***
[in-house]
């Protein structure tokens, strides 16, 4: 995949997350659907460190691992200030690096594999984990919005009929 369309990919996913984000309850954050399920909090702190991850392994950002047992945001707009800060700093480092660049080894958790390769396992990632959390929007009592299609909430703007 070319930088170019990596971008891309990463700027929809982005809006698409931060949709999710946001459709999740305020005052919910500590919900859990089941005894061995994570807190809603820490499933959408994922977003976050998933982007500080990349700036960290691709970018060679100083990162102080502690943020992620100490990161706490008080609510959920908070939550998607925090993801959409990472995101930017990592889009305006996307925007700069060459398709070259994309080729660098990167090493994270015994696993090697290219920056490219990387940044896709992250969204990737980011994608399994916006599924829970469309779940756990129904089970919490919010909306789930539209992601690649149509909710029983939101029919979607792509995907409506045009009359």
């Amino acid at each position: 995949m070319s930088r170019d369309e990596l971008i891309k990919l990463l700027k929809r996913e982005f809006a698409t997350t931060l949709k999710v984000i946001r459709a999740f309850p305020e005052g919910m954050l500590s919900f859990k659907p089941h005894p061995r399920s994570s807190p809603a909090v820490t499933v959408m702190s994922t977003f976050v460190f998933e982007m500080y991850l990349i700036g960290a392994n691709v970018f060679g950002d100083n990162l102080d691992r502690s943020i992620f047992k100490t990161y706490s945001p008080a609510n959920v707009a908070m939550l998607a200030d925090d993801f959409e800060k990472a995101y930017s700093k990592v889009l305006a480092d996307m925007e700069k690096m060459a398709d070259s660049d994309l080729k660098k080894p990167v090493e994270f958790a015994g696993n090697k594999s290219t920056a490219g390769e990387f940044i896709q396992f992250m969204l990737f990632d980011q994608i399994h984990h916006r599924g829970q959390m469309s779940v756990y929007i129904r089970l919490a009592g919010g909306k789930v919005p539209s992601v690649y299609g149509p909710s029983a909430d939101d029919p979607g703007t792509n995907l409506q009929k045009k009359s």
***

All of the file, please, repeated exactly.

[in-house]
């Protein structure tokens, strides 16, 4: 995949997350659907460190691992200030690096594999984990919005009929 369309990919996913984000309850954050399920909090702190991850392994950002047992945001707009800060700093480092660049080894958790390769396992990632959390929007009592299609909430703007 070319930088170019990596971008891309990463700027929809982005809006698409931060949709999710946001459709999740305020005052919910500590919900859990089941005894061995994570807190809603820490499933959408994922977003976050998933982007500080990349700036960290691709970018060679100083990162102080502690943020992620100490990161706490008080609510959920908070939550998607925090993801959409990472995101930017990592889009305006996307925007700069060459398709070259994309080729660098990167090493994270015994696993090697290219920056490219990387940044896709992250969204990737980011994608399994916006599924829970469309779940756990129904089970919490919010909306789930539209992601690649149509909710029983939101029919979607792509995907409506045009009359």
């Amino acid at each position: 995949m070319s930088r170019d369309e990596l971008i891309k990919l990463l700027k929809r996913e982005f809006a698409t997350t931060l949709k999710v984000i946001r459709a999740f309850p305020e005052g919910m954050l500590s919900f859990k659907p089941h005894p061995r399920s994570s807190p809603a909090v820490t499933v959408m702190s994922t977003f976050v460190f998933e982007m500080y991850l990349i700036g960290a392994n691709v970018f060679g950002d100083n990162l102080d691992r502690s943020i992620f047992k100490t990161y706490s945001p008080a609510n959920v707009a908070m939550l998607a200030d925090d993801f959409e800060k990472a995101y930017s700093k990592v889009l305006a480092d996307m925007e700069k690096m060459a398709d070259s660049d994309l080729k660098k080894p990167v090493e994270f958790a015994g696993n090697k594999s290219t920056a490219g390769e990387f940044i896709q396992f992250m969204l990737f990632d980011q994608i399994h984990h916006r599924g829970q959390m469309s779940v756990y929007i129904r089970l919490a009592g919010g909306k789930v919005p539209s992601v690649y299609g149509p909710s029983a909430d939101d029919p979607g703007t792509n995907l409506q009929k045009k009359s």